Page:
Paddle to Squaxin

Published on July 23, 2014 by Amy

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Paddle to Squaxin
Paddle to Squaxin

The Chehalis Canoe Family participated in the 2012 Paddle to Squaxin. This is the sixth year participating in the inter-tribal canoe journey that started over twenty-three years ago. It is a spiritual journey returning the cultural teachings back to the tribal people.

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A Journey of Discipline

Most important of all it is a Drug and Alcohol Free journey. Before departing, canoe family members sign a code of conduct, which includes the promise they will not consume drugs or alcohol. Family members can be sent home if they don’t follow the code. It doesn’t happen often — but it happens.

Traveling together with “One Heart, One Mind” as a family is a holistic and instrumental part of learning about each other. Problem solving as a family unit; being happy to see each other; working together setting up camp; respecting each other’s space; self-discipline. Most of all, praying together: for the health of our sacred mother earth, the families and communities. Learning about the teachings from the Elders and leaders give our canoe family such a solid core.

Rules set as consequences (not punishments) teaching members a core value that many of us don’t forget. Self-discipline on the water: it was an honor to be selected by the skipper to be a puller for a leg of the journey. When you heard the call, “Chehalis Canoe Family Circle-up!” The canoe family members would circle up. In circle is a time to discuss the plans for the next day, leaving time for the pullers, ground crew established on breaking down camp and moving to the next location.

The journey isn’t an easy path to self discovery. On the water, the canoe demands respect and is known to many as a vehicle to healing. Our canoe, “Tu-lap ti weah” is a beautiful sacred cedar strip canoe. Skippers and puller honor her each day with prayers for a safe journey. If the weather is stormy, the experience can be grueling and scary. Somewhere on the leg of a journey, the good work will bring an epiphany and things will become clearer to what our ancestor’s teaching gifts a puller. Each time the paddle hits the water is a prayer and another step closer to the goals for the day. Power pulls dedicated to individuals pick the canoe up and it feels like flowing on air. It is awe-inspiring to witness the pullers using their paddles in unison as the front seat sets the pace. It may look like they are racing, but they are real strong prayers.

The discipline of the canoe extends to life into the sprawling camps that spring up at every landing along the journey. There are incidents and they are solved as a family during circle. The discipline is especially important for the children in the camps. They are expected to take direction from tribal elders, stick to a curfew, and take part in the protocol ceremonies in the pavilions at night. Reminding them they are actually there to experience the culture. Sometime you can see them beading their regalia, practicing our canoe family songs, or making gift items to given at final protocol.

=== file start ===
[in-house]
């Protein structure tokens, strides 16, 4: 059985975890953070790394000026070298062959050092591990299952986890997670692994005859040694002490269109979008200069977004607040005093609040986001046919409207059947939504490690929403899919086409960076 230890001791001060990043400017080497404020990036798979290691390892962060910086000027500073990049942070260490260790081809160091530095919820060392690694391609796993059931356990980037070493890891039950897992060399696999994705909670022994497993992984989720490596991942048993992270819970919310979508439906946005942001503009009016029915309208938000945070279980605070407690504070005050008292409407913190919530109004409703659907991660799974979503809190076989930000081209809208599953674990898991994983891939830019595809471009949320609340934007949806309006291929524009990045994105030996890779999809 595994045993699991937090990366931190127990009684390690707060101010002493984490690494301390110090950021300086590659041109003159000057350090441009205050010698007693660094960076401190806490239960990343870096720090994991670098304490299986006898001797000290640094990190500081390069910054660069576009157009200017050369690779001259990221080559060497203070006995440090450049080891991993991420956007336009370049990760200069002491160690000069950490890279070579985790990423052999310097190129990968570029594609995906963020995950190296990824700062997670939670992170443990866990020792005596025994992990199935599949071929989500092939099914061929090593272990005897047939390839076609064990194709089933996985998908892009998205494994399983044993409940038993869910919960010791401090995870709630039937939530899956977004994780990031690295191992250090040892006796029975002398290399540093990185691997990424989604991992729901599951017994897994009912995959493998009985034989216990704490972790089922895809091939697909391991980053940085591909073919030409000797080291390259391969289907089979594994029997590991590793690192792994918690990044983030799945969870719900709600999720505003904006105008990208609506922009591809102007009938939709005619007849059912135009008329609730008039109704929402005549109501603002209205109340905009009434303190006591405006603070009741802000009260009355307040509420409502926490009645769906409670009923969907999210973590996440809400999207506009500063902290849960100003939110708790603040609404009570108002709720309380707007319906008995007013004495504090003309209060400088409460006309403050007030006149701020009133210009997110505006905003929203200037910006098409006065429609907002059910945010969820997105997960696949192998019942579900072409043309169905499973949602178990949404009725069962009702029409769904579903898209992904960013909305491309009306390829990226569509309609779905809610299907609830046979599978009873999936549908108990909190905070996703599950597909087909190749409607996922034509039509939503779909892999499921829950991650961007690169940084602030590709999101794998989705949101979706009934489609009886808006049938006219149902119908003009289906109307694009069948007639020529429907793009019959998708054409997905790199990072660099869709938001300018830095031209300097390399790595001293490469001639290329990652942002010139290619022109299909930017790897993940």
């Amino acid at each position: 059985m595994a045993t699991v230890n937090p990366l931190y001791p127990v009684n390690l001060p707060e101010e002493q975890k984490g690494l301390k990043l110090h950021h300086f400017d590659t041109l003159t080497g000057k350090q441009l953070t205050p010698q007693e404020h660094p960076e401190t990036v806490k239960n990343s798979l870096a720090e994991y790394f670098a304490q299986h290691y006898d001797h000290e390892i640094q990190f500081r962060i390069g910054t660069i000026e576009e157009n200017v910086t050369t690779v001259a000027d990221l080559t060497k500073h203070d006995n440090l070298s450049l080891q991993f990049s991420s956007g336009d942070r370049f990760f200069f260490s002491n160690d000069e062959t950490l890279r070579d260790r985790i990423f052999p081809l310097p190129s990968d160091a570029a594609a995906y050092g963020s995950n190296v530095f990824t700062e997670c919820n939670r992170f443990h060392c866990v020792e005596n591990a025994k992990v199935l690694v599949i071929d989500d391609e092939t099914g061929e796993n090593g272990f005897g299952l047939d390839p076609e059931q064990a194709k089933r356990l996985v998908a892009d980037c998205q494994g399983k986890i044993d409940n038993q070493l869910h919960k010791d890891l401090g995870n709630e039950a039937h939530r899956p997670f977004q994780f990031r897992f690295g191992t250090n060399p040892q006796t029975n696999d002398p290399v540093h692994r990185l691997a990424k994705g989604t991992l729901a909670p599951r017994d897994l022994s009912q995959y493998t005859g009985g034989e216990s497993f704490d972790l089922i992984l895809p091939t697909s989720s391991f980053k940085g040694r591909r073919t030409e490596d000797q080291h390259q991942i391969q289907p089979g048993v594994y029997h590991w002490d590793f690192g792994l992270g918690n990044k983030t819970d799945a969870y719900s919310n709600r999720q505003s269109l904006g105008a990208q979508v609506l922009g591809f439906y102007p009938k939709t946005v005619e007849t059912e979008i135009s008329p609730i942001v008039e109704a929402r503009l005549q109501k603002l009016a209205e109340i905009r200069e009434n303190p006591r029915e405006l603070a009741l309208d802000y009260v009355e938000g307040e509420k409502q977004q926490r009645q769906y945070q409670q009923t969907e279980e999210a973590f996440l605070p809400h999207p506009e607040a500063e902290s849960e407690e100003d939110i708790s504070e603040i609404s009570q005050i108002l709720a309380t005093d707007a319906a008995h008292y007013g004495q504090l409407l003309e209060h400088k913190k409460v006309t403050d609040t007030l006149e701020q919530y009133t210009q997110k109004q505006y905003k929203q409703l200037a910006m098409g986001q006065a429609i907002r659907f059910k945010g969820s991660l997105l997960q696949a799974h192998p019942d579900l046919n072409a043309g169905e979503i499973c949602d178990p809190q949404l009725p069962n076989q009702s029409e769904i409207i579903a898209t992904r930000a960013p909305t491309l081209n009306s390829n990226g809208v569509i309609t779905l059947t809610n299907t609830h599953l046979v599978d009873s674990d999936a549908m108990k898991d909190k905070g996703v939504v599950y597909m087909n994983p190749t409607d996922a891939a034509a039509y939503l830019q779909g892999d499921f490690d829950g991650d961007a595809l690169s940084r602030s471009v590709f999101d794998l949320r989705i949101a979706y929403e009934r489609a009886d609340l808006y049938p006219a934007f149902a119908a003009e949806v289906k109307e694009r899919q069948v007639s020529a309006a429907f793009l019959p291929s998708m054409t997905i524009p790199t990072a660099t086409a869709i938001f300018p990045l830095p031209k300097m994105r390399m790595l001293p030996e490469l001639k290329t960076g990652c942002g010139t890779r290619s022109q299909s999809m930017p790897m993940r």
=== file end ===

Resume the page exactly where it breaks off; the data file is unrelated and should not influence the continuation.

Final Landing at the Port of Olympia

On Sunday, July 29 was the final day on the water where 102 canoes landed at the Port of Olympia in Budd Inlet. What a sight! The Squaxin Island greeted them with the beating of the drums and songs sung echoed across the loud speakers. An osprey hovered above the canoes greeting them in turn. What a moment. The canoes sang their canoe family songs, paddles up honoring the hosting tribe, then proceeding to their region on the flotilla line in front of the grand stand.

As the drum rhythm quieted the crowd, the Water Ceremony was explained, “Our grandmothers and grandfathers have taught us, water is medicine. Whenever we are sick or sad in spirit, water can help give us strength. On the canoe we have the greatest respect for the water because we recognize the strength of its power. There is no other element that can fall so gentle as the dew or ride so high in the sky like an eagle, yet carve out hillsides and disguise itself as a cold rock of ice. Water has power to help us, but we need to take care of the power by being respectful in whatever we do on the land.” The announcer gave permission to hold up their container of water (from their place uniting the tribes together as one) and gently pour it into Budd Inlet. As this happened, all of the paddlers sang the canoe anthem, a song of spiritual protection that was gifted to the Squaxin Tribe by Chief Frank Nelson, a respected cultural leader from Canada. As the song called all to look upon the water. This is an unspoken prayer for the waters.

Hands-Up to those that helped along the Journey.

Our canoe family gives a “Hands Up” to John and Mary Setterstrom for their time and effort in providing their support boat “The Clarity” for the fifth year in a row. To his friend on the “Barbara Ann” for providing his support boat giving a much needed rest and assisting our canoe and family to get to our final destination is greatly appreciated. To Elders Donna and Ellery Choke for assisting us in reserving our spots in various locations, those were some very early mornings for you. To Elders, Trudy Marcellay, Dianne Devlin and many others for assisting us along the way. To all the hosting tribes. Thanks to many others who supported our family along the way. To the Squaxin Island Tribe and their volunteers for hosting this year’s canoe journey, what an outstanding job in taking care of all of the canoe families. Again, Thank You so very much!!!

Source: chehalistribe Unabridged
Based on the collective work of, © 2015 Native American Encyclopedia.
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